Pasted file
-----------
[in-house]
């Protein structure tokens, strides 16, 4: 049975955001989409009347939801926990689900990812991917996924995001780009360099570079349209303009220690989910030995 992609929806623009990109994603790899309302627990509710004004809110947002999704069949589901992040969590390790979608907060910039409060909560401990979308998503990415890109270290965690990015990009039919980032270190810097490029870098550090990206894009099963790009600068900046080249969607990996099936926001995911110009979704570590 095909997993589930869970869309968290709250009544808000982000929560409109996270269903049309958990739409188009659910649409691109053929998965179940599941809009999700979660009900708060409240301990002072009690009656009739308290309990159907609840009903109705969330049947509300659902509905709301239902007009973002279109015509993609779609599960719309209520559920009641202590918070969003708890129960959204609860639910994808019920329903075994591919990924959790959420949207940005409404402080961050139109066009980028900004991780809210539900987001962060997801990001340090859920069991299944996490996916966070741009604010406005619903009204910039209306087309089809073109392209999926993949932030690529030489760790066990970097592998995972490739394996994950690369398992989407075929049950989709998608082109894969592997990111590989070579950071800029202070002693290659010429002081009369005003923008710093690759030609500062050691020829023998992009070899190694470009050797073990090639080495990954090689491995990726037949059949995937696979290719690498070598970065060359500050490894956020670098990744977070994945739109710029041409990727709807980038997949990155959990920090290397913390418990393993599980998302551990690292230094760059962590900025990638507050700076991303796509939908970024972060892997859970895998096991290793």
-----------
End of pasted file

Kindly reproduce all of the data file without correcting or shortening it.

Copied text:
[in-house]
């Protein structure tokens, strides 16, 4: 049975955001989409009347939801926990689900990812991917996924995001780009360099570079349209303009220690989910030995 992609929806623009990109994603790899309302627990509710004004809110947002999704069949589901992040969590390790979608907060910039409060909560401990979308998503990415890109270290965690990015990009039919980032270190810097490029870098550090990206894009099963790009600068900046080249969607990996099936926001995911110009979704570590 095909997993589930869970869309968290709250009544808000982000929560409109996270269903049309958990739409188009659910649409691109053929998965179940599941809009999700979660009900708060409240301990002072009690009656009739308290309990159907609840009903109705969330049947509300659902509905709301239902007009973002279109015509993609779609599960719309209520559920009641202590918070969003708890129960959204609860639910994808019920329903075994591919990924959790959420949207940005409404402080961050139109066009980028900004991780809210539900987001962060997801990001340090859920069991299944996490996916966070741009604010406005619903009204910039209306087309089809073109392209999926993949932030690529030489760790066990970097592998995972490739394996994950690369398992989407075929049950989709998608082109894969592997990111590989070579950071800029202070002693290659010429002081009369005003923008710093690759030609500062050691020829023998992009070899190694470009050797073990090639080495990954090689491995990726037949059949995937696979290719690498070598970065060359500050490894956020670098990744977070994945739109710029041409990727709807980038997949990155959990920090290397913390418990393993599980998302551990690292230094760059962590900025990638507050700076991303796509939908970024972060892997859970895998096991290793």